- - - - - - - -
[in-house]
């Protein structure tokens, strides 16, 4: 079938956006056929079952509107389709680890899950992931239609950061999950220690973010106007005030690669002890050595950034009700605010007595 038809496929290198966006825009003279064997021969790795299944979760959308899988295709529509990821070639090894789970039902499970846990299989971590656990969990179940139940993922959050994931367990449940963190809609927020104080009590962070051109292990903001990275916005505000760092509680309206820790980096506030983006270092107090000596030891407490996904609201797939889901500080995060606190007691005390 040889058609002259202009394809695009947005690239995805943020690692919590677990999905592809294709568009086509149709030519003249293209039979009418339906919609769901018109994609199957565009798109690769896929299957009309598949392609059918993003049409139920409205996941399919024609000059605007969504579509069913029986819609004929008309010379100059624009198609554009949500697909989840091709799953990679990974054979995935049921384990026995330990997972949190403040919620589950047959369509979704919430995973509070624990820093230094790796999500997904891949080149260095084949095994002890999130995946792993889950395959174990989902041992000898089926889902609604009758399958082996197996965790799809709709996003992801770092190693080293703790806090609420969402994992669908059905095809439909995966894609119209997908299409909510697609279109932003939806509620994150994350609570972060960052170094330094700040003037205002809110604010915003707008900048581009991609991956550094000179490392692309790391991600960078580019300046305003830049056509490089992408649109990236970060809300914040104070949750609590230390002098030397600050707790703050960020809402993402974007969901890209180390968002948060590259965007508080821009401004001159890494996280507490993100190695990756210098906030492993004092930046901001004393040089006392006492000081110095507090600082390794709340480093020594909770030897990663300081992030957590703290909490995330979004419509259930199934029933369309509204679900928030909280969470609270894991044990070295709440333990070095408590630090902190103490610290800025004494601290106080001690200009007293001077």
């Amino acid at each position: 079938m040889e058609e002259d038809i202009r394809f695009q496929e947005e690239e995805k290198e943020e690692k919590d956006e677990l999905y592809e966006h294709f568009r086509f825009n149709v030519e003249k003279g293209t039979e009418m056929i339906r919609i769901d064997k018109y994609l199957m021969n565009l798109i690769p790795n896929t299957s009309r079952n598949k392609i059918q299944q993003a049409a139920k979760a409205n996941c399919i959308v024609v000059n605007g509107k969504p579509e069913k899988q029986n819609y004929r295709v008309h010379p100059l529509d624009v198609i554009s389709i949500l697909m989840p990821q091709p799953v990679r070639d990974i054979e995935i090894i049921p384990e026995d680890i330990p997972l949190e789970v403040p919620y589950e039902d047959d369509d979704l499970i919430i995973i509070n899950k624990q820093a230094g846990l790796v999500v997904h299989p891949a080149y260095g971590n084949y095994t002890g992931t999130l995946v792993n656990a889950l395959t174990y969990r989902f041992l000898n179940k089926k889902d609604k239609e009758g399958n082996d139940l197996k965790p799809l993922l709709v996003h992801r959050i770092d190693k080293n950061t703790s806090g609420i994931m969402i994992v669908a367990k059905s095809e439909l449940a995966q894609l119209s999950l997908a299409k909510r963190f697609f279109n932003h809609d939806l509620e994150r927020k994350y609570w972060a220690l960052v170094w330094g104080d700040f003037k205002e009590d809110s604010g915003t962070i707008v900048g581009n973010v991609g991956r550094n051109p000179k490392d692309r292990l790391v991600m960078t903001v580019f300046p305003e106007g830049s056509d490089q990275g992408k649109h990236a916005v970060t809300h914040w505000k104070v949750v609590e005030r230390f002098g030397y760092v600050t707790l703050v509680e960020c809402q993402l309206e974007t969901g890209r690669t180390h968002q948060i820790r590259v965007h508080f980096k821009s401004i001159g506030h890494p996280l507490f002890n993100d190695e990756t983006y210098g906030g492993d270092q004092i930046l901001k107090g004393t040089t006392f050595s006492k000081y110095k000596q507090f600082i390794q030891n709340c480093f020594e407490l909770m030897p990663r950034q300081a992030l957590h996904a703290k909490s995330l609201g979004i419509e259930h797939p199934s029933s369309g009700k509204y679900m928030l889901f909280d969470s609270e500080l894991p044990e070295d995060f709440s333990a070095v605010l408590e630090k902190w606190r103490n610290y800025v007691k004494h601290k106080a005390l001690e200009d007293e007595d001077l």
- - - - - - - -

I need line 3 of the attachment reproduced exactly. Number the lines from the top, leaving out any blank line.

């Amino acid at each position: 079938m040889e058609e002259d038809i202009r394809f695009q496929e947005e690239e995805k290198e943020e690692k919590d956006e677990l999905y592809e966006h294709f568009r086509f825009n149709v030519e003249k003279g293209t039979e009418m056929i339906r919609i769901d064997k018109y994609l199957m021969n565009l798109i690769p790795n896929t299957s009309r079952n598949k392609i059918q299944q993003a049409a139920k979760a409205n996941c399919i959308v024609v000059n605007g509107k969504p579509e069913k899988q029986n819609y004929r295709v008309h010379p100059l529509d624009v198609i554009s389709i949500l697909m989840p990821q091709p799953v990679r070639d990974i054979e995935i090894i049921p384990e026995d680890i330990p997972l949190e789970v403040p919620y589950e039902d047959d369509d979704l499970i919430i995973i509070n899950k624990q820093a230094g846990l790796v999500v997904h299989p891949a080149y260095g971590n084949y095994t002890g992931t999130l995946v792993n656990a889950l395959t174990y969990r989902f041992l000898n179940k089926k889902d609604k239609e009758g399958n082996d139940l197996k965790p799809l993922l709709v996003h992801r959050i770092d190693k080293n950061t703790s806090g609420i994931m969402i994992v669908a367990k059905s095809e439909l449940a995966q894609l119209s999950l997908a299409k909510r963190f697609f279109n932003h809609d939806l509620e994150r927020k994350y609570w972060a220690l960052v170094w330094g104080d700040f003037k205002e009590d809110s604010g915003t962070i707008v900048g581009n973010v991609g991956r550094n051109p000179k490392d692309r292990l790391v991600m960078t903001v580019f300046p305003e106007g830049s056509d490089q990275g992408k649109h990236a916005v970060t809300h914040w505000k104070v949750v609590e005030r230390f002098g030397y760092v600050t707790l703050v509680e960020c809402q993402l309206e974007t969901g890209r690669t180390h968002q948060i820790r590259v965007h508080f980096k821009s401004i001159g506030h890494p996280l507490f002890n993100d190695e990756t983006y210098g906030g492993d270092q004092i930046l901001k107090g004393t040089t006392f050595s006492k000081y110095k000596q507090f600082i390794q030891n709340c480093f020594e407490l909770m030897p990663r950034q300081a992030l957590h996904a703290k909490s995330l609201g979004i419509e259930h797939p199934s029933s369309g009700k509204y679900m928030l889901f909280d969470s609270e500080l894991p044990e070295d995060f709440s333990a070095v605010l408590e630090k902190w606190r103490n610290y800025v007691k004494h601290k106080a005390l001690e200009d007293e007595d001077l």